The minimal cover designs of early Faust, Neu! and Kraftwerk albums promised something completely self-contained compared to the psychedelic fantasies of Roger Dean which dominated the home market's 'progressive' iconography. The brave mix of art, noise and strange beauty present in most Krautrock was also somewhat at odds with the lumbering traditionalism of Yes, Genesis and ELP, whose work always seemed to be apologising for not being classical music.
Just as revolutionary was the discomfiting blend of deep seriousness and mad humour that most Krautrock bands displayed as they pirouetted at the interface of new technology and new consciousness -- who else but a Krautrocker would dare pass off the same piece of music at different speeds as separate tracks, as Neu! did on their second album? Not least among Krautrock's attractions was the thrilling notion that somebody had entrusted all this expensive new machinery to such obvious headcases.
Aficionados sought out anything recorded at Conny Plank's legendary studio, where many of the great Krautrock epics were recorded. Meanwhile, alerted by the strange, exotic soundtracks to Werner Herzog's idiosyncratic films, the curious unearthed the mystical, mantra-like music of Florian Fricke's Popol Vuh, the most overtly religious of the Krautrock groups (Fricke himself appeared in some of the films, most notably as the deaf pianist in The Enigma Of Kaspar Hauser). Others were more extreme in their interest: David Bowie, ever the intrepid explorer, went the whole hog and actually moved to Berlin, where he and Brian Eno would fashion two of pop's great leaps forward (Low and Heroes under the influence of Krautrock).
"I was a big fan of Kraftwerk, Cluster and Harmonia, and I thought the first Neu! album, in particular, was just gigantically wonderful," admits Bowie. "Looking at that against punk, I had absolutely no doubts where the future of music was going, and for me it was coming out Germany at that time.
Bands proliferated in the wake of the pioneers featured here. Names like Guru Guru, Ash Ra Temple, Between, Agitation Free, Cosmic Jokers, Embryo, Wallenstein, Brainticket, Triumvirat, Novalis, Ramses, Kraan, Jane, Hoelderlin, Grobschnitt, Floh De Cologne and Achim Reichel fought for space in the limited Krautrock market. Meanwhile, older bands like Neu! split into their separate elements, adding names like La Düsseldorf and Harmonia to the fray. Before too long, the Krautrock section of the record racks was bulging with synth-twiddling weirdos and space-rock cadets, many of whom seemed to have little grasp of quality control. People like Klaus Schulze and Conrad Schnitzler released vast quantities of electronica, while the borders between true Krautrock and the more mundane German heavy rock bands started to blur as the '70s wore on.
Eventually, interest inevitably waned in the genre as a whole, save for the occasional boost such as that given when Johnny Rotten owned up to liking Can, or the ripple effect caused by Kraftwerk's hit singles. Through the '80's and '90's, the Krautrock light was kept aflame by such as the Freeman brothers, Steven and Alan, via their Audion magazine and Ultima Thule record shop; and, more recently, Julian Cope published his Krautrocksampler guide to the genre, re-igniting wider interest in the form.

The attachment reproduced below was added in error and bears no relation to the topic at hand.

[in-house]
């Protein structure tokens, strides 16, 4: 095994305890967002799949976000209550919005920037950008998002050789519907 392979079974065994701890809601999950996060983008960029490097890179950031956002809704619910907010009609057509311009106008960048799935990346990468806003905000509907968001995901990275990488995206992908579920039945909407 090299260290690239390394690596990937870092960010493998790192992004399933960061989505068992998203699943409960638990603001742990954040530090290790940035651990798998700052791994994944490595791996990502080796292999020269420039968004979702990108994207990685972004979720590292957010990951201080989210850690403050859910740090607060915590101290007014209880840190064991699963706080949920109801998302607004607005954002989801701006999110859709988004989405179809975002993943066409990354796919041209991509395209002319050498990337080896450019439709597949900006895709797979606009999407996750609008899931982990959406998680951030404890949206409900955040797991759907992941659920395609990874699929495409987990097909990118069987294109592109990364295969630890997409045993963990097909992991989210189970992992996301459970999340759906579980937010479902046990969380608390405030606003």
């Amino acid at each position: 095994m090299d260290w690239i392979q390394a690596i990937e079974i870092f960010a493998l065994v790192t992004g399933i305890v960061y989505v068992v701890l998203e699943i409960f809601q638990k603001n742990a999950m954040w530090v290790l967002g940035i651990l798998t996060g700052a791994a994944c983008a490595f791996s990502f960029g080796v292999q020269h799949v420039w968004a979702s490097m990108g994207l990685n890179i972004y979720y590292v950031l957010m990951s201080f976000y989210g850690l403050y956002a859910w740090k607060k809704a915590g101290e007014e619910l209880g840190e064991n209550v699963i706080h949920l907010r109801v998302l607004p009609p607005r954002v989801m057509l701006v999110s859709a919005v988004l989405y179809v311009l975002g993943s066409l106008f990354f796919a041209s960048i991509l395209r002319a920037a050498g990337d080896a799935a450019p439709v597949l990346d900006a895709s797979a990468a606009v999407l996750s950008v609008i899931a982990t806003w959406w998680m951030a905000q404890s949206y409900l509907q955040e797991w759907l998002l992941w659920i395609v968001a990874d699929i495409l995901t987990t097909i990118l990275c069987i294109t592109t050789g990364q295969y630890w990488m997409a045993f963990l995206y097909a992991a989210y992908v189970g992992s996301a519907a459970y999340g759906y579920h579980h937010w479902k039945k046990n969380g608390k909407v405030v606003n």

As for the bands themselves, there are fresh stirrings from various quarters: Popol Vuh last year released City Raga, Florian Fricke's attempt to come to terms with current technology and musical style, and Amon Düül II have likewise put out Nada Moonshine and hauled themselves back into live performance. Tangerine Dream have never cut back on their recording schedule, augmenting their own releases with a constant stream of soundtrack work. And Kraftwerk... well, Kraftwerk proceed at their own pace, with scant regard for fashion.
IT'S DECEMBER 2, 1996, AND Faust are playing The Garage, at London's Highbury Corner.
On-stage there is a vast array of percussion -- metal pipes, tin things, drums, cymbals -- alongside an adapted keyboard with wires bristling from its back and sundry boxes piled on top of it. A cement mixer grinds out a rhythm, while the bassist hammers away at a minimal beat. Out front, an enormous oil-drum on wheels stands ready to be pummelled, while fenced off for our protection, a sculptress grinds away at a metal construction, sending showers of sparks across audience and band alike.
At one point, the bassist tears off his clothes, jumps into the audience and makes his way to the side, where he starts flinging paint at hundreds of album sleeves stapled to a board, smearing it liberally across them. (The sleeves, when dry, are then used as personalised covers for a numbered limited-edition of 300 12-inch singles, costing 㿀 each -- mine's number 155). Later on in the proceedings, he again jumps into the crowd and makes his way to a tarpaulin-covered machine in the centre of the room. It's that most invaluable of musical instruments, a threshing-machine. Straddlind it as the crowd cheers, he dumps into its funnel sack after sack of dead leaves, which come blasting out across the assembled masses.
Compared to the monotonous Queen Elizabeth Hall show a year and a half earlier, it's an all-action show: action-painting, action-sculpting, action-playing. When the lights go up, the scene is one of devastation, a cross between factory, forest and artist's studio. No-one turned the power off, though. It's almost like a continuation of their shows from 1973-74, a belated picking-up of the baton they so noisily dropped back then, and a resumption of the spirit of Krautrock.
"We should have communicated with Kraftwerk and all those others back then," acknowledges Jean-Hervé Peron before the show. "We should have invited them to Wümme, because all these groups, in their different styles, were creating a movement. We didn't realise that at the time. Now, that movement is accepted and appreciated, but we didn't know then. We were spread all over, and nobody felt the urge to bring all these people together. Now people are talking about putting on Krautrock festivals."
[Faust] [Amon Düül II] [Tangerine Dream] [Can] [Kraftwerk]
[Brian Eno's comments]
Andy Gill | Mojo Magazine | 4/97